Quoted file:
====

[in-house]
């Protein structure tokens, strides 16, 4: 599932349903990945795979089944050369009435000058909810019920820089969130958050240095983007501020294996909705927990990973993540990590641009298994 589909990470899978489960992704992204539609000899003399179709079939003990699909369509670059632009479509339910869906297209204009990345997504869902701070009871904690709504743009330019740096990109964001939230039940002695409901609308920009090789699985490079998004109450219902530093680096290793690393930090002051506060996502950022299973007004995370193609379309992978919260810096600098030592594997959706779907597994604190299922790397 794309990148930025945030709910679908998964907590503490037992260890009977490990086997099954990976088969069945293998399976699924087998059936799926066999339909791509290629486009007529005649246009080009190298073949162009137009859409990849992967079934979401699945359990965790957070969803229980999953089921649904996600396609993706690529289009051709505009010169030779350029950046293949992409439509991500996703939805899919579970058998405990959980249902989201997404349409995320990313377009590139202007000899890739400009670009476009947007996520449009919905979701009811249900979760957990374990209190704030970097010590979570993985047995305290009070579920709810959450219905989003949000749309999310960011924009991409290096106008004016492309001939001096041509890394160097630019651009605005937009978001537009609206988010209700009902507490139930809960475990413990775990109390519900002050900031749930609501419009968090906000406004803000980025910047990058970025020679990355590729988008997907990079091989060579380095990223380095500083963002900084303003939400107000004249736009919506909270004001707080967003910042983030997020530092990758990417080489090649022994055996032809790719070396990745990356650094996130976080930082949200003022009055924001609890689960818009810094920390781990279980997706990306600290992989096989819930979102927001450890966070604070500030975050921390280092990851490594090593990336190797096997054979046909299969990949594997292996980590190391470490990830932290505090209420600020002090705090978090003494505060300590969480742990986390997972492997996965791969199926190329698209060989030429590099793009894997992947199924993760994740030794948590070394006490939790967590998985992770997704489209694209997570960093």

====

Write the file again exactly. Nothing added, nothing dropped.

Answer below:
[in-house]
């Protein structure tokens, strides 16, 4: 599932349903990945795979089944050369009435000058909810019920820089969130958050240095983007501020294996909705927990990973993540990590641009298994 589909990470899978489960992704992204539609000899003399179709079939003990699909369509670059632009479509339910869906297209204009990345997504869902701070009871904690709504743009330019740096990109964001939230039940002695409901609308920009090789699985490079998004109450219902530093680096290793690393930090002051506060996502950022299973007004995370193609379309992978919260810096600098030592594997959706779907597994604190299922790397 794309990148930025945030709910679908998964907590503490037992260890009977490990086997099954990976088969069945293998399976699924087998059936799926066999339909791509290629486009007529005649246009080009190298073949162009137009859409990849992967079934979401699945359990965790957070969803229980999953089921649904996600396609993706690529289009051709505009010169030779350029950046293949992409439509991500996703939805899919579970058998405990959980249902989201997404349409995320990313377009590139202007000899890739400009670009476009947007996520449009919905979701009811249900979760957990374990209190704030970097010590979570993985047995305290009070579920709810959450219905989003949000749309999310960011924009991409290096106008004016492309001939001096041509890394160097630019651009605005937009978001537009609206988010209700009902507490139930809960475990413990775990109390519900002050900031749930609501419009968090906000406004803000980025910047990058970025020679990355590729988008997907990079091989060579380095990223380095500083963002900084303003939400107000004249736009919506909270004001707080967003910042983030997020530092990758990417080489090649022994055996032809790719070396990745990356650094996130976080930082949200003022009055924001609890689960818009810094920390781990279980997706990306600290992989096989819930979102927001450890966070604070500030975050921390280092990851490594090593990336190797096997054979046909299969990949594997292996980590190391470490990830932290505090209420600020002090705090978090003494505060300590969480742990986390997972492997996965791969199926190329698209060989030429590099793009894997992947199924993760994740030794948590070394006490939790967590998985992770997704489209694209997570960093």